Summer 1924: On the eve of a glittering Society party, by the lake of a grand English country house, a young poet takes his life. The only witnesses, sisters Hannah and Emmeline Hartford, will never speak to each other again.
Winter 1999: Grace Bradley, 98, one-time housemaid of Riverton Manor, is visited by a young director making a film about the poet's suicide. Ghosts awaken, and memories, long consigned to the dark reaches of Grace's mind, begin to sneak back through the cracks. A shocking secret threatens to emerge, something history has forgotten but Grace never could.
Set as the war-shattered Edwardian summer surrenders to the decadent twenties, The House at Riverton is a thrilling mystery and a compelling love story.
An alternate title for this novel is The Shifting Fog.
©2006 Kate Morton; (P)2006 Bolinda Publishing Pty Ltd
After listening to Forgotten Garden and loving it, I decided to try Shifting Fog or also titled The House at Riverton. This story had so much potential but sadly was really slow. As slow as the 90+ y/o woman in it. Funny but I actually felt like I was 90+ years old with the way the story trailed off.
While this book does have some good points, I agree with the listeners who found it s-l-o-w. The plot twists are somewhat predictable - you will figure them out hours before the author finally reveals them. It is hard to develop much sympathy for a character whose primary dialogue consists of "Yes, Miss" and "No, Miss." I agree that the narrator's accent was distracting. There are some good character sketches, though.
I really did enjoy this book and was sorry when it was over. I like the time period, around WWI in England. The narration was great and really fit the story of Grace. The whole plot hinges around the suicide of the poet Robbie and the twist at the end and how it involves Grace really keeps you listening. I usually listen to my audio books when I walk but I got to the last hour and had to keep listening once I got home to see how it came out.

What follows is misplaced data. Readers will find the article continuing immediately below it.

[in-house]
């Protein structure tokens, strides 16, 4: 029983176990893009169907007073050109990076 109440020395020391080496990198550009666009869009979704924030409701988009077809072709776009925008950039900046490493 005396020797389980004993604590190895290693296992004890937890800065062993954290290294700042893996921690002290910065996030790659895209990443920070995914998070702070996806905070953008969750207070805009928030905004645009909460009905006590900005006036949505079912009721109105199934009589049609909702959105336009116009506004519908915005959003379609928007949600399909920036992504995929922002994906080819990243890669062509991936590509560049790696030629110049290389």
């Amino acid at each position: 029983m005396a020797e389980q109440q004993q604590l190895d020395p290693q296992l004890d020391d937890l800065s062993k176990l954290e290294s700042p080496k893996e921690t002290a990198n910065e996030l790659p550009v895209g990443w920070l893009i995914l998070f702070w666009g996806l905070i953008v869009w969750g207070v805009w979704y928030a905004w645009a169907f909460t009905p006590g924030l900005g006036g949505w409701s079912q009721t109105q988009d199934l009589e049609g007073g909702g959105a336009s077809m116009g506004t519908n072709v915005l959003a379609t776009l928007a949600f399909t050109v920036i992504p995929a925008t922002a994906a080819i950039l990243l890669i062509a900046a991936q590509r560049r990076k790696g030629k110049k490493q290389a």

I loved every minute of this lovely book. I wanted it to go on and on into the next generations. This book was magnificently written and beautifully narrated.
The unabridged version seems to be a daunting length when you first pick it up, but it is worth every minute, and then some.
Listen to this book!
This is a very slow listen, and not a lot happens for long stretches at a time - however, it does make a nice change to do a slow book from time to time - but my major gripe is with the narrator - the book is extremely well read and easy to listen to, but why does she start with an English accent and then give up after an hour or so and slip back into Australian? It's very bizarre listening to her reading Cockney parts with a broad Aussie twang! However, in summary - gentle and undemanding - good for the early mornings.
This was a wonderful story. I thought I figured out the end, but surprise!! It had me until the last word!
Apart from being fairly tedious, I cannot fathom why this book is being read by an Australian, so many mispronunciations - these affect me like fingernails being scraped down a blackboard and I can't listen any more. If you're reading a book about England in the 1920's you should learn the correct way of pronouncing English; particularly how it would have been spoken in that era (before Holywood got its pseudo intellectual hands on it). Marquis is not pronounced marquee - except in French, valet is not pronounced valle, except in French, privacy is not pronounced as a form of private but of privy - globally. If you're not anal and pedantic like me then you may enjoy this but I had to give up after two chapters for fear there may be a lieutenant in it! By the way, I have nothing against Australian accents, Arthur Upfield's Bony novels are amongst my favourite audio books and I relish hearing the authentic Australian-English in those.
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